Zoom Lecture


16 January 2023


Edward Hopper’s New York

A lecture on the exhibition at the Whitney Museum of American Art, New York (until 5 March 2023)

with Chris Boïcos

Edward Hopper, Room in Brooklyn, 1932, Boston, MFA
Edward Hopper, Room in Brooklyn, 1932, Boston, MFA

For Hopper New York was “the American city that I know best and like most.” It was his home for nearly six decades (1908–67), a period that spans his entire mature career. During his lifetime, the city underwent tremendous development—skyscrapers reached record-breaking heights, and an increasingly diverse population boomed—yet his depictions of New York remained human-scale and largely unpopulated. Eschewing the city’s iconic skyline and landmarks, such as the Brooklyn Bridge and the Empire State Building, Hopper instead turned his attention to its unsung utilitarian structures and out-of-the-way corners. He was drawn to the awkward collisions of new and old, civic and residential, public and private that captured the paradoxes of the changing city. Edward Hopper’s New York reveals a vision of New York that is as much a manifestation of Hopper himself as it is a record of the city around him.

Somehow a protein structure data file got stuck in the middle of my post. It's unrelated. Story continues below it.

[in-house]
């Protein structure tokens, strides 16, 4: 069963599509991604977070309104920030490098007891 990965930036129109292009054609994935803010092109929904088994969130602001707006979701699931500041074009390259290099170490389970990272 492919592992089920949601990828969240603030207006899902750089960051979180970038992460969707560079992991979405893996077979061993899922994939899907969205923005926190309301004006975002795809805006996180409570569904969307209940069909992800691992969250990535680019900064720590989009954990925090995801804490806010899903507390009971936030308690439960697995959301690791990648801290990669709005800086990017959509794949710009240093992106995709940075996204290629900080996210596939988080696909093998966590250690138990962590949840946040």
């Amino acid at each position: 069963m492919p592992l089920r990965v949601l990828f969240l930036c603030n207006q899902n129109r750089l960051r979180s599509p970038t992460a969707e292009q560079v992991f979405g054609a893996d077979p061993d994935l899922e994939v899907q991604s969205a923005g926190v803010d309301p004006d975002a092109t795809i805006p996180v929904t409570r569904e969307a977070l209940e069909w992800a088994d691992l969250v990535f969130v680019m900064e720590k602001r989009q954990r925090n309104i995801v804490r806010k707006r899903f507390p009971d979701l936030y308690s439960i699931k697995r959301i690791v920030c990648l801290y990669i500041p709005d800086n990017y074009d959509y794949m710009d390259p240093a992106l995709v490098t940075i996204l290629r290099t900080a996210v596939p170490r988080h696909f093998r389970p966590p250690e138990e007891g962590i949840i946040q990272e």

Drawing from the Whitney’s extensive holdings and amplified by key loans, the exhibition brings together many of Hopper’s iconic city pictures as well as several lesser-known yet critically important paintings. By exploring the artist’s work through the lens of New York, the exhibition offers a fresh take on this formidable figure and considers the city itself as a lead actor.

Edward Hopper, Skyline near Washington Square, 1925
Edward Hopper, Skyline near Washington Square, 1925

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